In this lesson, Mr Shaw introduces the idea of creating one’s own functions. Fortunately, I have plenty of experience with this and this exercise fazed me not much at all. It takes a moment to get my bearings considering what gets passed through to the defined functions, but it’s really not bad overall. I do see the difference again between Pythons 3.3 and 2.7 again, though, in the way that the arguments are inserted in a print statement via the %r rather than just exiting briefly out of what is being printed and just throwing the variable.
3.3 (what I am used to):
print(“The variable goes here:”, variablename,”.”)
print “The variable goes here: %r.” %variablename
Passing the parameters from the command line as arguments into the defined functions seems to make sense! **(Edit: nothing is passed from the command line to run the program, here. The arguments are defined within the program, not without.) Since a function just does whatever you tell it to (I suppose the same could be said of literally anything you punch into a future program), its structure and formatting does not elude me, especially since we made lots of them when I was knee-deep in 3.3.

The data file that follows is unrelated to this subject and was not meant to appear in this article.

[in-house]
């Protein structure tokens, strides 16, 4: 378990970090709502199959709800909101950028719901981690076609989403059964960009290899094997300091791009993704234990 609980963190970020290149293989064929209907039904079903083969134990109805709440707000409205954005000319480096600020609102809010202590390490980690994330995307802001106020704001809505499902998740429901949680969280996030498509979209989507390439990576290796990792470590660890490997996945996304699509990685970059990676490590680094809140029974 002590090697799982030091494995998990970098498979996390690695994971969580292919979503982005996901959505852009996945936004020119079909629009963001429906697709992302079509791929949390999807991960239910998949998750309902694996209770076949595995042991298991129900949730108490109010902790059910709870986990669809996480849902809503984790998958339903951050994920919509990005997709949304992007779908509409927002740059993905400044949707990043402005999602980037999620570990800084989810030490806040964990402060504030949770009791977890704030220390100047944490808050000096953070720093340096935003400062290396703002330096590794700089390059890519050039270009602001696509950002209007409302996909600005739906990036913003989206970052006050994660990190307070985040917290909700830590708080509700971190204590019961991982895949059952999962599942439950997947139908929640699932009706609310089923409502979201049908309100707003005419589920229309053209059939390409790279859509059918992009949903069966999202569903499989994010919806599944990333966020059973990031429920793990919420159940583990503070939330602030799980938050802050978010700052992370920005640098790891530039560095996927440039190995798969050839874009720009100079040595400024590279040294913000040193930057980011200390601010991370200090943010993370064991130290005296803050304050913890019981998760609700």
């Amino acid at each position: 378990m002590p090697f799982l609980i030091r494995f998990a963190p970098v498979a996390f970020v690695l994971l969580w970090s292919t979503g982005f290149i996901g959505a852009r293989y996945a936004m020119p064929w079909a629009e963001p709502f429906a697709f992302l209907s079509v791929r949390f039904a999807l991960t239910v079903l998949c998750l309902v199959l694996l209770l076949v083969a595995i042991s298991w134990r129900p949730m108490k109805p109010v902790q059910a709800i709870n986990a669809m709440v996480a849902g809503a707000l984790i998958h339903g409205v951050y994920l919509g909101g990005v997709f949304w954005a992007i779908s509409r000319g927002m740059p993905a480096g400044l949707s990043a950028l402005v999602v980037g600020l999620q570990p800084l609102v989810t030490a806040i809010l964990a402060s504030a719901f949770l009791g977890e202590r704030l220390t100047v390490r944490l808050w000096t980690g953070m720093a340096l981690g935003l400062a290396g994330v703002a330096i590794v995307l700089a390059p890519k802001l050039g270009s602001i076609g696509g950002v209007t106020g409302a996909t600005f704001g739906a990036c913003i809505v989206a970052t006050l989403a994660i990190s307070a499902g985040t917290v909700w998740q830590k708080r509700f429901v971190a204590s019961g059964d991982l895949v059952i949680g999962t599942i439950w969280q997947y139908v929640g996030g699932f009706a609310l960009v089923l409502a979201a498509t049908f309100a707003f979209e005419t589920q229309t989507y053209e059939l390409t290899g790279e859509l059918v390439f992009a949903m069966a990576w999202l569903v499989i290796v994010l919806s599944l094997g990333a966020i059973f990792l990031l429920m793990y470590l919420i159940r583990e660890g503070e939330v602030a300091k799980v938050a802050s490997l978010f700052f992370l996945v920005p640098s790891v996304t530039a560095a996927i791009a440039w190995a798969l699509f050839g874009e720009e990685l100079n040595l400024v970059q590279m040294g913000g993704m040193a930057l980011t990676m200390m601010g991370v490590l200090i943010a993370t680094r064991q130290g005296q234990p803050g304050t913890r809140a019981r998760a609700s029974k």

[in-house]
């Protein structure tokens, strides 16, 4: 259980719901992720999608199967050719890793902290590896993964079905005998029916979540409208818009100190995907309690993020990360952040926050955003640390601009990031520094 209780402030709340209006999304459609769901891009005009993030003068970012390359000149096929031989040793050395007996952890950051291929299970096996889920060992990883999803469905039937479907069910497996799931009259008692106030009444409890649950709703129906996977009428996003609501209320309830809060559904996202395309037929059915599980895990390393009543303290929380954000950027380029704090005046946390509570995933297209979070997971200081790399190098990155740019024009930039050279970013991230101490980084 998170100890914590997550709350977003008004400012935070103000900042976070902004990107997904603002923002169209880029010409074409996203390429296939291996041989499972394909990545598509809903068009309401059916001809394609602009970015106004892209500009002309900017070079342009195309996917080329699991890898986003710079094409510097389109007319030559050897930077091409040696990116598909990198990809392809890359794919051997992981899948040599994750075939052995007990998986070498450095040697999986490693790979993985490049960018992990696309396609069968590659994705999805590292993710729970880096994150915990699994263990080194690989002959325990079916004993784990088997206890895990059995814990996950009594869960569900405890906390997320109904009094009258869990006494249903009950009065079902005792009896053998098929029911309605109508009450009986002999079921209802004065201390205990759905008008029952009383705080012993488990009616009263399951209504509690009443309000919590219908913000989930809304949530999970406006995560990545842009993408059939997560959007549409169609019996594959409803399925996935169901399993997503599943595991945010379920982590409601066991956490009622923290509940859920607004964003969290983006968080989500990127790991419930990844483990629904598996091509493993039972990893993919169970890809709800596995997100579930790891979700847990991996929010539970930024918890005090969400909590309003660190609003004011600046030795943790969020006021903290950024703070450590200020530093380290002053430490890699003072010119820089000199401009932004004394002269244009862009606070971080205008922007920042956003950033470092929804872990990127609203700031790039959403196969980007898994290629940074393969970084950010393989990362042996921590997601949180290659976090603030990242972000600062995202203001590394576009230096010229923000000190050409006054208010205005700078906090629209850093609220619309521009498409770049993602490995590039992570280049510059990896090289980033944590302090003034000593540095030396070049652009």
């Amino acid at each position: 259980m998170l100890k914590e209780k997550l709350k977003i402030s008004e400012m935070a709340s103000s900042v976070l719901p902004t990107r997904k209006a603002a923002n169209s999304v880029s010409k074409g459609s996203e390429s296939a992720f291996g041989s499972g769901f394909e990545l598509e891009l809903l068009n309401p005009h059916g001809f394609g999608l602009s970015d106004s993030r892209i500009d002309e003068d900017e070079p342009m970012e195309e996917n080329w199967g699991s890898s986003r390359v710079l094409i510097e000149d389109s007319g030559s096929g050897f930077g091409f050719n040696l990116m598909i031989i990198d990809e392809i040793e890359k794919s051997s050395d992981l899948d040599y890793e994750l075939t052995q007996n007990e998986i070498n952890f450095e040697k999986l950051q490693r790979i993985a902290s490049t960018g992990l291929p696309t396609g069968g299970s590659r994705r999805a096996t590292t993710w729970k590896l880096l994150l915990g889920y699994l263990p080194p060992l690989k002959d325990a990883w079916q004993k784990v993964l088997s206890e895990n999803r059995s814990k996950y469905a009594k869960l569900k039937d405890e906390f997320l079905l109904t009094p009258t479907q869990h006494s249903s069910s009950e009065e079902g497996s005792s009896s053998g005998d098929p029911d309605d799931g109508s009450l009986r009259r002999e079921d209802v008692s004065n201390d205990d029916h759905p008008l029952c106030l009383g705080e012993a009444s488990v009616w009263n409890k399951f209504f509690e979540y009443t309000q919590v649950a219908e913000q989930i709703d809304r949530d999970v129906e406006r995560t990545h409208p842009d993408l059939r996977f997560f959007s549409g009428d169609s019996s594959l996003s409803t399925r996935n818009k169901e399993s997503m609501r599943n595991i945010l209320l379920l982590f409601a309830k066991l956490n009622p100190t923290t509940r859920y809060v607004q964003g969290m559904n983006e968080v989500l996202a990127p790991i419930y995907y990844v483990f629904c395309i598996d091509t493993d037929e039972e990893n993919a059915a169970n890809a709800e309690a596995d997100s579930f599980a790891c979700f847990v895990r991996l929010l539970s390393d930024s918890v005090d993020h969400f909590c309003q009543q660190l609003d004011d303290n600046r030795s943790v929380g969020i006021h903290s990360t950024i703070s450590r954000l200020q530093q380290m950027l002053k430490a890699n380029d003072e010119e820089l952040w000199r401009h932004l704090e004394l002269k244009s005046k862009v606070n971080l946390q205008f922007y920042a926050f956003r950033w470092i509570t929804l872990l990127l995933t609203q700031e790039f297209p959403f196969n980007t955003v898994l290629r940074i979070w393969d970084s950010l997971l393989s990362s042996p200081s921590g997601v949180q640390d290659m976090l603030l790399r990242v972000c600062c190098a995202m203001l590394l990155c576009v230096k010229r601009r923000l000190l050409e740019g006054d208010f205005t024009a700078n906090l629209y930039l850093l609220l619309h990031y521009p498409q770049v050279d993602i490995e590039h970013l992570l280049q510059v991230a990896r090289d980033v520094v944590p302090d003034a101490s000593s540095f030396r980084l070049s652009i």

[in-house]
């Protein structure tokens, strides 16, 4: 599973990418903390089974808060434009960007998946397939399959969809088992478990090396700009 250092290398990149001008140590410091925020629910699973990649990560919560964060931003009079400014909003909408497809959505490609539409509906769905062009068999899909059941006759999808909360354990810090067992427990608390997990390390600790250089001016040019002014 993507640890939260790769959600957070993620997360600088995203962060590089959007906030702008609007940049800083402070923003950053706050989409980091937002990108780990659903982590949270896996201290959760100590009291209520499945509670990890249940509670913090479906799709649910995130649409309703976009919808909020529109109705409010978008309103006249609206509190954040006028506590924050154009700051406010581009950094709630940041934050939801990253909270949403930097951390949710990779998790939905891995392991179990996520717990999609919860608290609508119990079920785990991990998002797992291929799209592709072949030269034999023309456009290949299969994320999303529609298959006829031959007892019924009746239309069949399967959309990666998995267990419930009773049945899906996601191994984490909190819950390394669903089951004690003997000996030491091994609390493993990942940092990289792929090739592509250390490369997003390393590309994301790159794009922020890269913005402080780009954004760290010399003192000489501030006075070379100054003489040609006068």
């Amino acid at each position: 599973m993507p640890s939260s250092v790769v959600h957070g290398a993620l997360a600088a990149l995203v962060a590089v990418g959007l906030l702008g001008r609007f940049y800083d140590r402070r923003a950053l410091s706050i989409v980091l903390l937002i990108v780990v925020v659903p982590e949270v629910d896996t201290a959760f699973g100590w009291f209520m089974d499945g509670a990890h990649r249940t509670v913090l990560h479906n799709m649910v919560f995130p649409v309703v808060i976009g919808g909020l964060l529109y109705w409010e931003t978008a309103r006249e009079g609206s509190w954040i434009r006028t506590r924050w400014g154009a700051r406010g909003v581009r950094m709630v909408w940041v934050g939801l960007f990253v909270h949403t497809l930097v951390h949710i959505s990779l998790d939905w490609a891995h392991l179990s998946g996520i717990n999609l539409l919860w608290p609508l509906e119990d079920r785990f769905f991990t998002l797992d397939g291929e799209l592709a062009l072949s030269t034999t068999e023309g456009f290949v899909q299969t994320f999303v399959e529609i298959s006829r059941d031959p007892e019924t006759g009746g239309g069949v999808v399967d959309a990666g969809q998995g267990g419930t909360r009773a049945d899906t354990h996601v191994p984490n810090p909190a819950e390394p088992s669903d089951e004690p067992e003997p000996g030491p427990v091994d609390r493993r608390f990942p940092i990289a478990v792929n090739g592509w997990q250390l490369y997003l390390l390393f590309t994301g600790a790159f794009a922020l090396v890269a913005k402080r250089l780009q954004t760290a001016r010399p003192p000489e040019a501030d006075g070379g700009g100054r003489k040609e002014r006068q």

And how exciting! He has a big red warning, “don’t worry if you are confused,” well, I am not! Yay! I know I will keep having other troubles down the line, but this one is pretty ok!
The Common Student Questions area advises me to try to break if it I seem bored 🙂 so that is what I did! I passed an argument into a function without using it in that newly defined function, and it wigged out – perfect! I don’t think 3.3 cared if you used the parameter/arg/var passed in, but 2.7 does, and that is sensible and easy to synthesize.